These two commandments are the summary of two tablets of the Ten Commandments: the first half of the instruction relates how to love God, and the second half relates how to love others. When people compare themselves to these standards and not to the corrupt culture around them, they can reach no other conclusion except that they are guilty of morally wrong actions, and therefore by the Bible definition, bad or wicked.

Yeshua expanded on the spiritual motivations behind the Ten Commandments with his Sermon on the Mount. This teaching appears in both the gospels of Matthew and Luke in slightly different settings, highlighting the likelihood this was a basic teaching of Yeshua’s which he shared wherever he went.

Back to Isaiah’s instruction for the wicked to abandon their ways, the word for abandon implies leaving, forsaking, loosing and letting go. The way of a person is their manner, habit, course of life and intentions. When a person’s plans and purposes are against the plans and purposes of Yahweh, then God is not able to accomplish his purpose through that individual. The cycles and patterns of personal behavior have to be changed with a commitment to move beyond them.

Yeshua relates a similar purpose when he states, “But seek first the kingdom of God and his righteousness, and all these things will be added to you,” (Matthew 6:33). When the individual can lay down their purpose at the feet of God and the purposes of his kingdom, then God has the ability to direct and provide what is needed for an obedient life. When this conclusion is reached, it is a huge step towards the fulfillment of completing the other steps Isaiah lays out in our subject verse.

The next step Isaiah mentions is that of not just abandoning wicked ways, but of abandoning evil thoughts. This is not an injunction to mindless obedience, but a directive to change the habits of thinking that can keep individuals trapped in the loop of non-productive or harmful behaviors. Nothing changes in the actions until thought patterns are revised.

The Ten Commandments and the Sermon on the Mount are not just about actions, but about intentions. By putting God first, not worshiping images, respecting his Name and set apart time, we demonstrate to him how much we love him in our thinking. When we desire to abide by the rest of the commandments in our thinking, we tend to act out those thoughts through honoring others created in his image. These intentions and thoughts then keep us focused on him and his Kingdom, and not our own ways.

The methods of seeking God’s Kingdom first are laid out in the Sermon on the Mount, as I have covered in detail throughout the various teachings presented on this site. These methods and intentions involve integrity, vigilance, holiness, trust, forgiveness and compassion. When people truly evaluate their actions in view of the standards God has provided to us in these teachings of Moses and Yeshua, and not the standards of society, then there is a more complete picture of their standing before God.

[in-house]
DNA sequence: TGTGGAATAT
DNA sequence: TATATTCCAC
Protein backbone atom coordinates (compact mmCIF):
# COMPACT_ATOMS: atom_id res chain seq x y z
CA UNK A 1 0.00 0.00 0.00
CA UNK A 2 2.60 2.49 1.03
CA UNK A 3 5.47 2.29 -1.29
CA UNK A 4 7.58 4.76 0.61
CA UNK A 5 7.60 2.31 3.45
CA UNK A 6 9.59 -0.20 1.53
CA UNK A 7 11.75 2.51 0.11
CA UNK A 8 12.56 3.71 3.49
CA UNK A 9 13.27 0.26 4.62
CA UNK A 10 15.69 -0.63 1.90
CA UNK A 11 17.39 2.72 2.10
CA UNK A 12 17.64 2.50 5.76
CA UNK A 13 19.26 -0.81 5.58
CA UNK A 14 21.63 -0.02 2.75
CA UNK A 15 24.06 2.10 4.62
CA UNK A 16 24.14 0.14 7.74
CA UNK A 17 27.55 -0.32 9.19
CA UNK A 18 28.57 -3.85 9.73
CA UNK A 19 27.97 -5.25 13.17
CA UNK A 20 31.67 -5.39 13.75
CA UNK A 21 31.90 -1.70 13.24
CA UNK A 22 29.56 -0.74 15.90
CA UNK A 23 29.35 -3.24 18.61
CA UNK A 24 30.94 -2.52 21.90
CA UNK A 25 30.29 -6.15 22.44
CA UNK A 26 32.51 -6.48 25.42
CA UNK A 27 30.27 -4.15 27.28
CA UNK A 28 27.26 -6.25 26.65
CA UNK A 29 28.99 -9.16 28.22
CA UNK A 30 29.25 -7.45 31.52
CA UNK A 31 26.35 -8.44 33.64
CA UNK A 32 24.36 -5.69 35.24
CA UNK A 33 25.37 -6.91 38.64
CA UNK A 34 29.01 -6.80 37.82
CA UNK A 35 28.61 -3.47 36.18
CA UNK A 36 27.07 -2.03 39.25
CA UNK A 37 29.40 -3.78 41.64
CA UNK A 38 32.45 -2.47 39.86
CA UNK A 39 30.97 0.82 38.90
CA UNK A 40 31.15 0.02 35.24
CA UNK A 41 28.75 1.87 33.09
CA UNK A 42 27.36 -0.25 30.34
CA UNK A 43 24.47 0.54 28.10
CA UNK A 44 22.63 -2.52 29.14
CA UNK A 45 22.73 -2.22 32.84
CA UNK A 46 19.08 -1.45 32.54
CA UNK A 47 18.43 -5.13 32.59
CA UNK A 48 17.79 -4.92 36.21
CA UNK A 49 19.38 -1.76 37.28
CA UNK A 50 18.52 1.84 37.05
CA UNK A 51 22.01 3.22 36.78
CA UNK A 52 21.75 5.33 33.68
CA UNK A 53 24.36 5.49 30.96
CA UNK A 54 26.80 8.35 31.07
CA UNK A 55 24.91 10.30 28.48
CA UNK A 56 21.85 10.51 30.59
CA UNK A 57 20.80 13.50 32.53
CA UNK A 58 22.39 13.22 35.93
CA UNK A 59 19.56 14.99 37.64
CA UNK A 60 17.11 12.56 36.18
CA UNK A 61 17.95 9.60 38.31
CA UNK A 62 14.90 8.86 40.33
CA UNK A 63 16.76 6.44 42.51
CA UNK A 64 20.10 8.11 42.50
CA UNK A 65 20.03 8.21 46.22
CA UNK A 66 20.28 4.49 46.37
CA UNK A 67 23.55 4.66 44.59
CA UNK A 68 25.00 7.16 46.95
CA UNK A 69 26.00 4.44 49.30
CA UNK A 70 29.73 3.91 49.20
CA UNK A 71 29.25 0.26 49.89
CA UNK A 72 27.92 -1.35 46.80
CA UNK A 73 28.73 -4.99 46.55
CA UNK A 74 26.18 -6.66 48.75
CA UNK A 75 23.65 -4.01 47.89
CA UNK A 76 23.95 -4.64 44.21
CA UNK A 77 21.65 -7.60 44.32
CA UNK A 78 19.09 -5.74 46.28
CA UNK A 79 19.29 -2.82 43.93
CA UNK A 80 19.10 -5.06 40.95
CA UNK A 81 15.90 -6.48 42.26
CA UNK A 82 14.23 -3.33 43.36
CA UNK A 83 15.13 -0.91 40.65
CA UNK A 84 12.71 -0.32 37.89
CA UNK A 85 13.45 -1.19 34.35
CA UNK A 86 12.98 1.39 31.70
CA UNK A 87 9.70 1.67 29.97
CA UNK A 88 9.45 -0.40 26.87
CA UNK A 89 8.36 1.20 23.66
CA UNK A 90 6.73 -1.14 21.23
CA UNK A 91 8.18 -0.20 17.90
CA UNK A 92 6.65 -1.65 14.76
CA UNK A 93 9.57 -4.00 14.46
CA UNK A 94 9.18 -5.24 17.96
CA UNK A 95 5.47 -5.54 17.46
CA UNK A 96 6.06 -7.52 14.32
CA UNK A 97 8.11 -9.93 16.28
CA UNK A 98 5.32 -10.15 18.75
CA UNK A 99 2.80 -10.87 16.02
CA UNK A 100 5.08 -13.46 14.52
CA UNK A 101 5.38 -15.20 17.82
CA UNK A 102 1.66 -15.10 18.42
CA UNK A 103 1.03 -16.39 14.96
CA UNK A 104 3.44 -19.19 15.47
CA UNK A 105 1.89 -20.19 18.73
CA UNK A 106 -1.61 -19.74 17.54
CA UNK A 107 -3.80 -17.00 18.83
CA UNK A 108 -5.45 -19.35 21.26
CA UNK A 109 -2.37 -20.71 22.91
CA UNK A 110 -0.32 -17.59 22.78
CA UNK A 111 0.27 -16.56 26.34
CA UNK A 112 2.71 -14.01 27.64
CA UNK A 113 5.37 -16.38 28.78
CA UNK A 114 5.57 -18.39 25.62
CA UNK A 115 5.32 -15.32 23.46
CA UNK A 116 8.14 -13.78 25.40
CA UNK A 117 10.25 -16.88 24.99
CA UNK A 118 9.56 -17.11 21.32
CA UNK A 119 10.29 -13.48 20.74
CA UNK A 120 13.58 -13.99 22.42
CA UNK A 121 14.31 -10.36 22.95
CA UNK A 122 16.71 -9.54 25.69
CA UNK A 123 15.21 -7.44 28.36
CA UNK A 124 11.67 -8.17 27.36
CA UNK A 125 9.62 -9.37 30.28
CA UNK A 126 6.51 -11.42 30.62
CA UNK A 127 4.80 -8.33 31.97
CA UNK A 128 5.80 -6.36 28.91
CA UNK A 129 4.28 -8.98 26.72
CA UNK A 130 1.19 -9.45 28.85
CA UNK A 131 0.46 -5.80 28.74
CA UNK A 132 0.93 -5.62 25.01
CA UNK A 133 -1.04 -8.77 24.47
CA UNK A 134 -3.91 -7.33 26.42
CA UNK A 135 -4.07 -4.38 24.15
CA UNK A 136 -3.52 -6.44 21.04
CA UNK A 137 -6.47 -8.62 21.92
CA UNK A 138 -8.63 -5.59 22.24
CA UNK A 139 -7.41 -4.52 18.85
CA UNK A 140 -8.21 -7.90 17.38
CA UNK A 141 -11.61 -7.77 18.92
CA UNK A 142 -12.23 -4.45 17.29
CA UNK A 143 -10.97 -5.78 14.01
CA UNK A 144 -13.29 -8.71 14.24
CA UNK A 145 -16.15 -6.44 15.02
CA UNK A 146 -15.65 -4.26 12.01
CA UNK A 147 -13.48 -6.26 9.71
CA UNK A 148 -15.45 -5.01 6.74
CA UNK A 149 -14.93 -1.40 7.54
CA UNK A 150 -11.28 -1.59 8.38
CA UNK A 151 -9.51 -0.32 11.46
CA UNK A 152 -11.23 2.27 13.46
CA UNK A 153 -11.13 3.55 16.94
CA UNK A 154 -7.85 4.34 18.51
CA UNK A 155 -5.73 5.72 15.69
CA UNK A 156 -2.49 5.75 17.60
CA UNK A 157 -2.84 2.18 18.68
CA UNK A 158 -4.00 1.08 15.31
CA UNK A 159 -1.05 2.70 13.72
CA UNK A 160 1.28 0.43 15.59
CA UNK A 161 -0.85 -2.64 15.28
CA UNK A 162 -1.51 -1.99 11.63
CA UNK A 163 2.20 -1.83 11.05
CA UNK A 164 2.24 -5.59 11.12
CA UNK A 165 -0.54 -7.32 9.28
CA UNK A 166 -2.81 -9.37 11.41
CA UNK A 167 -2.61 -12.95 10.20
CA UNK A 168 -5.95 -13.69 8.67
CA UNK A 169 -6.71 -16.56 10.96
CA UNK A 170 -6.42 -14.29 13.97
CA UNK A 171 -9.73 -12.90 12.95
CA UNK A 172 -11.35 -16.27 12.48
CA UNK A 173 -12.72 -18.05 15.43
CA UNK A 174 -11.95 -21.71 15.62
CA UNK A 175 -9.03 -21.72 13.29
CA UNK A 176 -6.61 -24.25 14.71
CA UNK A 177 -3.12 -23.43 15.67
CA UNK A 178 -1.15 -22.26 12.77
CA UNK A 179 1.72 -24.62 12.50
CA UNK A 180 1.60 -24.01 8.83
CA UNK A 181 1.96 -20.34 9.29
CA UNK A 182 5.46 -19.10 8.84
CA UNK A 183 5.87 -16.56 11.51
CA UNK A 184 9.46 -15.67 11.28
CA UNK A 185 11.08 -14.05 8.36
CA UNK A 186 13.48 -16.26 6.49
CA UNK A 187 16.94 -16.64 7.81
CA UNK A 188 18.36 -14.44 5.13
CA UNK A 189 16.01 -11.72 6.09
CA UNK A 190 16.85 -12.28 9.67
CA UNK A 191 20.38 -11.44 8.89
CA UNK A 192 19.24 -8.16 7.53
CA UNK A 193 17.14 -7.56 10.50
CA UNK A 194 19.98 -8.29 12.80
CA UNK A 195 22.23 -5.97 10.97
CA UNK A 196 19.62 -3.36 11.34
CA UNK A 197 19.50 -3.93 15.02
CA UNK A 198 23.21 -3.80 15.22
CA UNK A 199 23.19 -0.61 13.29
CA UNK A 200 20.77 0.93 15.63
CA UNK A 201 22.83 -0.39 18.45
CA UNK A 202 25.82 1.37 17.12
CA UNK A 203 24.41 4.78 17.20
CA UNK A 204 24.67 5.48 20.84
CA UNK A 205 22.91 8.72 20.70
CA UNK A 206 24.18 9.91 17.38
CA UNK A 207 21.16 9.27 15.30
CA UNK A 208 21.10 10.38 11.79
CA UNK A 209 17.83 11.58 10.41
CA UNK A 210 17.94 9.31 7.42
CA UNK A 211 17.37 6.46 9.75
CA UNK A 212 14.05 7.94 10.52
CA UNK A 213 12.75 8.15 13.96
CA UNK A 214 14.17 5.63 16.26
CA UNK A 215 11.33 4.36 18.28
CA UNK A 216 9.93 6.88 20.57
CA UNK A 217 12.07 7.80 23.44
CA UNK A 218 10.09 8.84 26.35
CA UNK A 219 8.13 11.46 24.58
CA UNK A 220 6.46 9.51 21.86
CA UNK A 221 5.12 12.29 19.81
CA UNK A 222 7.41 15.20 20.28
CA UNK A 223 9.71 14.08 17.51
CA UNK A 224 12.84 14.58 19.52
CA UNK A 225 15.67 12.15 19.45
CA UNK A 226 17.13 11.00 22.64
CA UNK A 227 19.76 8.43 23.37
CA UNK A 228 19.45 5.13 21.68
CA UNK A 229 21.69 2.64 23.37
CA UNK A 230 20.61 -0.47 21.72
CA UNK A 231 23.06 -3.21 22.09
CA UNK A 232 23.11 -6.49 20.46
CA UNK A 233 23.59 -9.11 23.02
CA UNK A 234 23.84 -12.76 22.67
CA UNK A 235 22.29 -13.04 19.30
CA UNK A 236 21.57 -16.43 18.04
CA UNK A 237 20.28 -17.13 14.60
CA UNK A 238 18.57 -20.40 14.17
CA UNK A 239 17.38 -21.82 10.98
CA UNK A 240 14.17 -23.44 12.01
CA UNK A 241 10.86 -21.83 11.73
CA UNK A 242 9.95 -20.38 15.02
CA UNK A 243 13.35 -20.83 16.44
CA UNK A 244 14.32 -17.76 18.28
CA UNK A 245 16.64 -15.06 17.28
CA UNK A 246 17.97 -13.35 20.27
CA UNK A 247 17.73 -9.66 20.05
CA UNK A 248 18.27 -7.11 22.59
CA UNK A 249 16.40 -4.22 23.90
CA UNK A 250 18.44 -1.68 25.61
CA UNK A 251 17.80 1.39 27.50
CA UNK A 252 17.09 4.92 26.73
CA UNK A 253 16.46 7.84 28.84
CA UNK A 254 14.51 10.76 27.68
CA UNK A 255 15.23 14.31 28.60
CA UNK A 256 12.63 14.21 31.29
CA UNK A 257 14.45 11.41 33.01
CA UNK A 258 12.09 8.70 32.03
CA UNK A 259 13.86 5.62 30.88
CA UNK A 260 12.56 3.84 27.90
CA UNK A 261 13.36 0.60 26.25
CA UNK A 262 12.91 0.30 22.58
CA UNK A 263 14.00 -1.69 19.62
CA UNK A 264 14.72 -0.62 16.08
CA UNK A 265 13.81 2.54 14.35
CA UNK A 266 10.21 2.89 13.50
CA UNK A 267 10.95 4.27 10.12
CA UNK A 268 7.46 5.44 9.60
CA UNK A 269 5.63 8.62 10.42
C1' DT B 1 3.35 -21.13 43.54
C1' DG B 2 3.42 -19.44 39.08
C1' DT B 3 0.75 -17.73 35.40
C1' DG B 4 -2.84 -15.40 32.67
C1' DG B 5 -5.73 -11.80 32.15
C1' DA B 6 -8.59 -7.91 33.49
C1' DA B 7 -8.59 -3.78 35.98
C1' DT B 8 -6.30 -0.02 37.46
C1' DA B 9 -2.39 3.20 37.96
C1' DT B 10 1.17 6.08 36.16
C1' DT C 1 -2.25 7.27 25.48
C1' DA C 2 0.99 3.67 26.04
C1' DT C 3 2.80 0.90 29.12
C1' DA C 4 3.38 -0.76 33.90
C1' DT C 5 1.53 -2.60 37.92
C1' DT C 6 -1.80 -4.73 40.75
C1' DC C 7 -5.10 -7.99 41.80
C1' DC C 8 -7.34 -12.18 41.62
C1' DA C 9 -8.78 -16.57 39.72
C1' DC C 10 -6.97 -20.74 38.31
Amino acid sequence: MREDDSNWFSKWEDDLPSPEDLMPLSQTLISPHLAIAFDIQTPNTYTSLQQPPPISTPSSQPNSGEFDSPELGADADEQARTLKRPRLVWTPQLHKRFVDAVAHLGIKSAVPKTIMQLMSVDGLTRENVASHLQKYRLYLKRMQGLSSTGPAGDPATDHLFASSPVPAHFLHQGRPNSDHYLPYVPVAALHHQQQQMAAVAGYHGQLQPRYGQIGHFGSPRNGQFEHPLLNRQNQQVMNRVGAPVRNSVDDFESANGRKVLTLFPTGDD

The third aspect is what Isaiah describes as returning to God. While this admonition was originally spoken to those in Israel who were familiar with God but had rejected him, the same encouragement exists for us who have been confronted with God’s standards and are seeking for a measure of spiritual peace that comes from reconciling with the Creator of all things. Isaiah confirms this in the context of this passage when he writes:

Isaiah 55:3-5 – Open your ears, and come to me! Listen so that you may live! I will make an everlasting promise to you – the blessings I promised to David. I made him a witness to people, a leader and a commander for people. You will summon a nation that you don’t know, and a nation that doesn’t know you will run to you because of Yahweh your God, because of the Holy One of Israel. He has honored you.

Isaiah alludes to the fact that foreign nations would be drawn to the God of Israel because of the example of God’s faithfulness with David, and with his people. What was future to Isaiah is the present age we are living in. Because of the faithfulness of David’s “son,” Yeshua the Messiah, we have the ability, through faith in him, to gain the privilege of being reconciled with our Maker when we realize that our lives are not in alignment with his purposes.

  • John 1:12-13 – …he gave the right to become God’s children to everyone who believed in him. These people didn’t become God’s children in a physical way-from a human impulse or from a husband’s desire to have a child. They were born from God.
  • Isaiah 55:6 – Seek Yahweh while he may be found. Call on him while he is near.

He is near even today and able to accept and forgive all who come to him with sincere motives and a willingness to abandon their past wicked ways and past disobedient ways of thinking. That need for forgiveness can be met today.

Romans 8:5-7, 13-14 – For those who live according to the flesh set their minds on the things of the flesh, but those who live according to the Spirit set their minds on the things of the Spirit. For to set the mind on the flesh is death, but to set the mind on the Spirit is life and peace. For the mind that is set on the flesh is hostile to God, for it does not submit to God’s law; indeed, it cannot. … For if you live according to the flesh you will die, but if by the Spirit you put to death the deeds of the body, you will live. For all who are led by the Spirit of God are sons of God.

For all those who recognize they have transgressed the commands and intentions God has provided in his Word, forgiveness is always available, along with strength through his holy Spirit which can enlighten and guide in the correct ways. Repentance of wicked ways and thoughts paves the way for God to expand his influence in the life of not only those who have not yet experienced spiritual regeneration, but in the life of the believer, as well. The Word of God comes to life through our obedient thoughts and ways, and God is glorified when we lay down anything that offends or transgresses his instruction for us. This is how the Kingdom of God continues to expand and grow, and we become privileged to become his co-laborers in the fulfillment of these things.


If you enjoy these articles, be sure to visit the growing archive of the Core of the Bible podcast. Each week we take a more in-depth look at one of the various topics presented in the daily blog. You can view the podcast archive on our Podcast Page, at Core of the Bible on Simplecast, or your favorite podcast streaming service.

Now also on YouTube, find us at: Core of the Bible on YouTube.

Questions or comments? Feel free to email me at coreofthebible@gmail.com.